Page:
Choose joy.

There’s a lot of bad stuff happening right now. I won’t get into the details as the details seem to be penetrating everyone’s lives these days. I have been forced to dwell on circumstances lately, and that’s a dangerous and silly place to be.

My father died of Lou Gehrig’s disease a long time ago. A few weeks before he died, I woke up one morning to a note taped to the outside of my bedroom door. My dad wrote it some time in the middle of the night… said he was just thinking about me and how hard it must be to be an eighth-grader.

Father was right-handed. He made mention to me on several occasions – while we were playing ball or throwing rocks into a lake – that he’d always wished he was ambidextrous. He said most great athletes “could go both ways.” Father was not ambidextrous, but as it turned out, he got to write the note with his left hand. It had been several weeks since the last twitch took his good arm from him.

Here’s what the note said:

You are going to have a great day. It’s yours, and you can make it anything you want it to be. If the weather calls for rain, decide now that you will enjoy getting wet. If the test score is low, make up your mind that ‘it can only get better from here.’ If punished unfairly for something, just smile for the many things you’ve not been caught for… Attitude is everything. Today is not yet anything. Fill it with laughter. Dad.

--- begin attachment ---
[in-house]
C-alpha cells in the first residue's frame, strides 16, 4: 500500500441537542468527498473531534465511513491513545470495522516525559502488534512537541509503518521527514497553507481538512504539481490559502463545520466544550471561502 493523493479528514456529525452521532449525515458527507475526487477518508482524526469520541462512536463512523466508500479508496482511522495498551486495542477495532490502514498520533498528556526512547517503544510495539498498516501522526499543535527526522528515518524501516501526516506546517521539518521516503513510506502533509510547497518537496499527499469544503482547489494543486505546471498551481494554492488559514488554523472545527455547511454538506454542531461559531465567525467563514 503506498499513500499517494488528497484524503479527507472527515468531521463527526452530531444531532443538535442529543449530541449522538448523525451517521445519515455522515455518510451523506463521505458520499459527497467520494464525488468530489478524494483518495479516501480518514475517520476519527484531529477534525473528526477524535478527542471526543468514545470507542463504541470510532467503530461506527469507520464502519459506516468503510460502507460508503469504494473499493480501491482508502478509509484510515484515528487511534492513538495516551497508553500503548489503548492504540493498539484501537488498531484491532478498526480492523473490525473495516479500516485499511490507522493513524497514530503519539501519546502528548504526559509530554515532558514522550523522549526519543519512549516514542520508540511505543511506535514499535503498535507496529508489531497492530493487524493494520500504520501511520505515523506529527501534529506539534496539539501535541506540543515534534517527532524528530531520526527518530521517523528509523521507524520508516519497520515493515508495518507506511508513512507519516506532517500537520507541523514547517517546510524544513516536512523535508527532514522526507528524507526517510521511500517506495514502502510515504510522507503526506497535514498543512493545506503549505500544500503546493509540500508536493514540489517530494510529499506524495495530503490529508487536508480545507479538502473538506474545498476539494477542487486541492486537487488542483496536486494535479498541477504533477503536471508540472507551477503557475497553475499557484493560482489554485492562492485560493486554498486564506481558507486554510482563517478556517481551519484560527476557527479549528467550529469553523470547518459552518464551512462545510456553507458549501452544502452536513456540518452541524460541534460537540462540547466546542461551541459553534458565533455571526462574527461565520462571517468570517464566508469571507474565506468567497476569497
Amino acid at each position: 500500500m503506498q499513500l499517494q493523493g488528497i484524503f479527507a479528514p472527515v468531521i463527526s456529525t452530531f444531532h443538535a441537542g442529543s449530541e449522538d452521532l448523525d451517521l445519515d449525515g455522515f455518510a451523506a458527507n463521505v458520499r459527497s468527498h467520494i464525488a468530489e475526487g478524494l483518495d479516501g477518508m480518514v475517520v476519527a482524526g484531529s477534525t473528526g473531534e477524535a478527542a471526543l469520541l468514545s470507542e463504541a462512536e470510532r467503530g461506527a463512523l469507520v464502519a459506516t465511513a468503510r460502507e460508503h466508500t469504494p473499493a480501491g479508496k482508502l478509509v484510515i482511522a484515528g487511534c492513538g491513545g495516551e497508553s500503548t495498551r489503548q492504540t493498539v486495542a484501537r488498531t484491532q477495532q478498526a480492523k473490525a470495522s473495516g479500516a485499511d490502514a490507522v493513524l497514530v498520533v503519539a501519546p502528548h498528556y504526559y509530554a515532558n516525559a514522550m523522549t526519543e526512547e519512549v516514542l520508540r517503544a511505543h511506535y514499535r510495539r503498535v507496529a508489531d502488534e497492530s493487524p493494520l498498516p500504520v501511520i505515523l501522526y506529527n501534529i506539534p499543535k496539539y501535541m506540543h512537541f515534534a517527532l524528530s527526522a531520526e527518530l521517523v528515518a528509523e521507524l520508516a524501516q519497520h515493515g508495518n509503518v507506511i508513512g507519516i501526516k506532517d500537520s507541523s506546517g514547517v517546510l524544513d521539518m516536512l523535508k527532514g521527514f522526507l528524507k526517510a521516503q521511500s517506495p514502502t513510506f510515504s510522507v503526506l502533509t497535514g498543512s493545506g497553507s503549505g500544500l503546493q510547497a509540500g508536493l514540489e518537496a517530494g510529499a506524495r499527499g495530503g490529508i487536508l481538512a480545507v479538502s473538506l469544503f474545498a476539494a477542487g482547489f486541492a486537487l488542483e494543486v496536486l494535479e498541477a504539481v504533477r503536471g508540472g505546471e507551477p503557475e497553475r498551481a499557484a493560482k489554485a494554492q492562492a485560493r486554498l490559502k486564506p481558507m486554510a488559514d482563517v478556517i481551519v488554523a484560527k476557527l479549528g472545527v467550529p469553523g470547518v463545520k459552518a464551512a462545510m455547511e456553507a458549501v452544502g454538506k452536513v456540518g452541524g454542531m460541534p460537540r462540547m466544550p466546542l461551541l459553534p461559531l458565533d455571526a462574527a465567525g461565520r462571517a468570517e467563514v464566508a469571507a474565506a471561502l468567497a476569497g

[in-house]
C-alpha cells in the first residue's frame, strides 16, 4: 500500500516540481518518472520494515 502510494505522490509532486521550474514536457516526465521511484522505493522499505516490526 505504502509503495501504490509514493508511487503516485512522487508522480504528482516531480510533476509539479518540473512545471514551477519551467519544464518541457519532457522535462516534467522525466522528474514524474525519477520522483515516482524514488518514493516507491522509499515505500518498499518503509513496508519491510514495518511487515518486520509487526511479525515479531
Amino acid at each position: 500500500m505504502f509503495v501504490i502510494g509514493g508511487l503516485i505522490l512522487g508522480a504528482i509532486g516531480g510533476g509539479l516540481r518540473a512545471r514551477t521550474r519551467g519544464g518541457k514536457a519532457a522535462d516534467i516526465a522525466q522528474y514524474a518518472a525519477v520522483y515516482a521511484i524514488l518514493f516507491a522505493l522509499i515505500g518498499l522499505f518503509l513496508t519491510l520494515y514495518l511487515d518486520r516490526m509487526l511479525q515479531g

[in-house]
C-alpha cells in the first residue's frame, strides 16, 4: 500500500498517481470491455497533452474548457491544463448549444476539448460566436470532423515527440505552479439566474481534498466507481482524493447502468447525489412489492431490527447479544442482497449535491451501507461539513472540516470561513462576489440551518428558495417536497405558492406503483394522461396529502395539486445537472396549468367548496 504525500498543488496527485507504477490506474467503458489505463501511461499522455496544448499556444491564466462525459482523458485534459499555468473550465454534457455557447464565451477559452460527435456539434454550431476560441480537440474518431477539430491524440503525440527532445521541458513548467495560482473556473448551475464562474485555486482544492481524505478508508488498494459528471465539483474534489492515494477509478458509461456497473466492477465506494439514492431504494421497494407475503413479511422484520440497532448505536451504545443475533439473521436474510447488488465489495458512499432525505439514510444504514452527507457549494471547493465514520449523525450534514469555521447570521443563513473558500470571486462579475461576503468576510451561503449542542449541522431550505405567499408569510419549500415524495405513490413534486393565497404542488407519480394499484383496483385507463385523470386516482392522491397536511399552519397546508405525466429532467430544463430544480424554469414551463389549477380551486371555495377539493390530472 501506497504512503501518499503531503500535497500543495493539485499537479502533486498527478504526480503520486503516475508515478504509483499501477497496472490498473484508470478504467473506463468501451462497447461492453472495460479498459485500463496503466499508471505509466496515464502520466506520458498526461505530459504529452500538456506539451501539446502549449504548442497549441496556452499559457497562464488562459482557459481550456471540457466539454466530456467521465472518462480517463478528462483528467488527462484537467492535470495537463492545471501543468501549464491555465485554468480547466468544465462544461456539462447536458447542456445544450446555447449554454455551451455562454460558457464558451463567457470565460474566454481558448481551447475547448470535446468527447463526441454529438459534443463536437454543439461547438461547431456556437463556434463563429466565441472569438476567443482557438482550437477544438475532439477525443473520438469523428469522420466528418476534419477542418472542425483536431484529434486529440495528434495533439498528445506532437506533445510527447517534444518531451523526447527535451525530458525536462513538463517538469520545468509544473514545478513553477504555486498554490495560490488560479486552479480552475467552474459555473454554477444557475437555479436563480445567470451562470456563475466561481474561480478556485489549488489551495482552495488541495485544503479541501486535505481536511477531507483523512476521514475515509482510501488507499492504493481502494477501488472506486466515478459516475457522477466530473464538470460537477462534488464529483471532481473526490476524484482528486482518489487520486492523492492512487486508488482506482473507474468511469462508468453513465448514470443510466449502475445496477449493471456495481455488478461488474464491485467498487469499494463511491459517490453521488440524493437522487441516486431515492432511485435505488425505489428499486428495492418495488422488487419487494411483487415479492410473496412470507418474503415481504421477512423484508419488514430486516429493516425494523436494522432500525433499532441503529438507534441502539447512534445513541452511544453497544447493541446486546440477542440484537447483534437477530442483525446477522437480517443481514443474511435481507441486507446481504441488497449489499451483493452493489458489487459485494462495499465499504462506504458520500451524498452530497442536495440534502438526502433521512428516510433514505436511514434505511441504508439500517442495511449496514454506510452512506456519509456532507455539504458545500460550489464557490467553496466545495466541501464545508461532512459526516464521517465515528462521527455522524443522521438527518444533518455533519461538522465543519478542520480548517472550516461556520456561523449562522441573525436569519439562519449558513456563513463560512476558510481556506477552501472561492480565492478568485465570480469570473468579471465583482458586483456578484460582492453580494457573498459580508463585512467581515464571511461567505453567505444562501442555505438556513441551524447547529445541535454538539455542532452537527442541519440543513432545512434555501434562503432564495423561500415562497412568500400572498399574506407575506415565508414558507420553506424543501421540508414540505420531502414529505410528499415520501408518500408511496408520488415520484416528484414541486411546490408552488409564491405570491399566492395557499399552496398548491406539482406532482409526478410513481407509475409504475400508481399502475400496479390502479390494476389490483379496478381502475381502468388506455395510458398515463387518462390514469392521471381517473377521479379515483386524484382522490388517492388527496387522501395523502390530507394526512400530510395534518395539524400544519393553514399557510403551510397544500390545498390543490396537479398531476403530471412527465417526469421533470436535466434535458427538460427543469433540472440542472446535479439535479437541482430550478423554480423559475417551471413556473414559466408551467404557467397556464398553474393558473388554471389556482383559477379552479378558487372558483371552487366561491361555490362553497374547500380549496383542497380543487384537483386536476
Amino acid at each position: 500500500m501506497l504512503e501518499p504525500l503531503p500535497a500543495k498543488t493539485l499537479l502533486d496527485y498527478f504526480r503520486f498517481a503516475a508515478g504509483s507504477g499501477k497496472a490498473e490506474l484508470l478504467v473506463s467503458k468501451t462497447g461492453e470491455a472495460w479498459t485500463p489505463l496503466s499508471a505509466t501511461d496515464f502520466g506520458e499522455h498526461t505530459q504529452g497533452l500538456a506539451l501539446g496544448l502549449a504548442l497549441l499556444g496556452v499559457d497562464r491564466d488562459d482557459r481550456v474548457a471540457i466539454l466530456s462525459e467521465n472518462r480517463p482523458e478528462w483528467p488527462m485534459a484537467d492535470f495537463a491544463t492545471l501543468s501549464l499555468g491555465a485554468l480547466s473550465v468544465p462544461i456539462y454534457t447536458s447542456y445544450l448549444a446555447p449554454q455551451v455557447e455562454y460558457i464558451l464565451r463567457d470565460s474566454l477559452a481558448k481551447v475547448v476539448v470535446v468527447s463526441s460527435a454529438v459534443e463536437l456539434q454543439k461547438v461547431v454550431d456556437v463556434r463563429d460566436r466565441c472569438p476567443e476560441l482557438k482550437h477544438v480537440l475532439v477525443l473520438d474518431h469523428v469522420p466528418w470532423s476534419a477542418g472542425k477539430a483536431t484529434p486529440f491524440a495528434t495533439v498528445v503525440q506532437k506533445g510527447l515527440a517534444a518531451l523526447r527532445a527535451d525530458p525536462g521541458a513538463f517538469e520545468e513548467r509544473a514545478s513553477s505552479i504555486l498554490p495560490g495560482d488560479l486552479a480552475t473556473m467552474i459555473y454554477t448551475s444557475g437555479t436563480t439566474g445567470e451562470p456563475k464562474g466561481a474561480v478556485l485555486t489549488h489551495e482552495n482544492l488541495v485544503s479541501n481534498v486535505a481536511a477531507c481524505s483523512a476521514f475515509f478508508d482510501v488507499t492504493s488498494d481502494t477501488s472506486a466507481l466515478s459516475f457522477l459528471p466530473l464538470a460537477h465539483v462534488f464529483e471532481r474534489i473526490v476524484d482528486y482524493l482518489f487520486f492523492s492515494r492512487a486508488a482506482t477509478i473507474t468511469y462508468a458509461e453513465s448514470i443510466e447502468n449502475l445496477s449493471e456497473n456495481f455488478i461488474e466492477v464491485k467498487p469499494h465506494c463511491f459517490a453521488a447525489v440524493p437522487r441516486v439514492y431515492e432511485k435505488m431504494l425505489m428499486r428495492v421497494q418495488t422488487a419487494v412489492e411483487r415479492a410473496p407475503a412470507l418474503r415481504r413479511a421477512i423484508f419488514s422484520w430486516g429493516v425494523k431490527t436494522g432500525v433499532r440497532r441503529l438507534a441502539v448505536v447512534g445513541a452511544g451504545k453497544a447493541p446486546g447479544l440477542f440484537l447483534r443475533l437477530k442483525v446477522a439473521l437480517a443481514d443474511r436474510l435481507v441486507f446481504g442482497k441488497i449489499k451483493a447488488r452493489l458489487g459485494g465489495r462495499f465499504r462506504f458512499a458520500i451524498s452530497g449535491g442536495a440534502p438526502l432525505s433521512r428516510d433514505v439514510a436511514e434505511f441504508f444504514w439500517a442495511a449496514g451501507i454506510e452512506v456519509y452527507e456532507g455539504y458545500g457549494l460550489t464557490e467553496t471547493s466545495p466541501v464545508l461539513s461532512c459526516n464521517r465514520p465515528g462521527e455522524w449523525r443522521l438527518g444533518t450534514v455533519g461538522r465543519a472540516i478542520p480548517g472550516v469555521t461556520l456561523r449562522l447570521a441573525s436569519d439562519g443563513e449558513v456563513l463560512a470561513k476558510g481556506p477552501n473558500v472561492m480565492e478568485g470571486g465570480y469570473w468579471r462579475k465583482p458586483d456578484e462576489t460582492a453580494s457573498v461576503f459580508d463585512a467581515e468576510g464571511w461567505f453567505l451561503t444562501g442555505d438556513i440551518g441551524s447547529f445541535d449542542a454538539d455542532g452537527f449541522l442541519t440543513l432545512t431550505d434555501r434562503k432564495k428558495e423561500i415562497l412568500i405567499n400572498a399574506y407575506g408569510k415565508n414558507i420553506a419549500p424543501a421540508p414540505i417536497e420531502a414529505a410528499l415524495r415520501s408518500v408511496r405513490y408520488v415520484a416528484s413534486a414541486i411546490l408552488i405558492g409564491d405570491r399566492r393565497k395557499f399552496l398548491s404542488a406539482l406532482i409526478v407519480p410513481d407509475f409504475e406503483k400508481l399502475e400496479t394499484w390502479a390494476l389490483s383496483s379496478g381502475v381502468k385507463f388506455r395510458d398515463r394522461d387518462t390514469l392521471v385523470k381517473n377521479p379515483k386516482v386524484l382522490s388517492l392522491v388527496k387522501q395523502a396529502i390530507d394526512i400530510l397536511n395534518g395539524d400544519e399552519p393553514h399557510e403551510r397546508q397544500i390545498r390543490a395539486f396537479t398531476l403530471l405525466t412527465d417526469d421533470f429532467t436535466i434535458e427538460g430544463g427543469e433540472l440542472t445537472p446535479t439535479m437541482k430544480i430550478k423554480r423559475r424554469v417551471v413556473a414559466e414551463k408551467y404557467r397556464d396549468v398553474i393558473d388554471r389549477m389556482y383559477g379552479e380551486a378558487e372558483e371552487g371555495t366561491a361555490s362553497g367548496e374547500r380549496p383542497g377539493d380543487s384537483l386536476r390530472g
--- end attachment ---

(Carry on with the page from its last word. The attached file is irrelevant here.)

I’m trying to remember that. Trying to choose joy over circumstance. Trying to truly believe that I am fearfully and wonderfully made and that the only thing we’re supposed to do every day… no matter what… is choose joy.

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4 Comments

  1. Will you please add the “Follow this blog” feature? I can’t be counted on to check into this site every day. And every day that I forget is a day I miss something far too important. Please for the love of God and all that is good. Let us follow your blog.

    Kay?

  2. Your dad sounds like a great man. A year or so ago I would have read something like your dad’s note and thought it was delusional or naive. I read it now and think he was probably a very wise man who went through Hell and came out the other side smiling…

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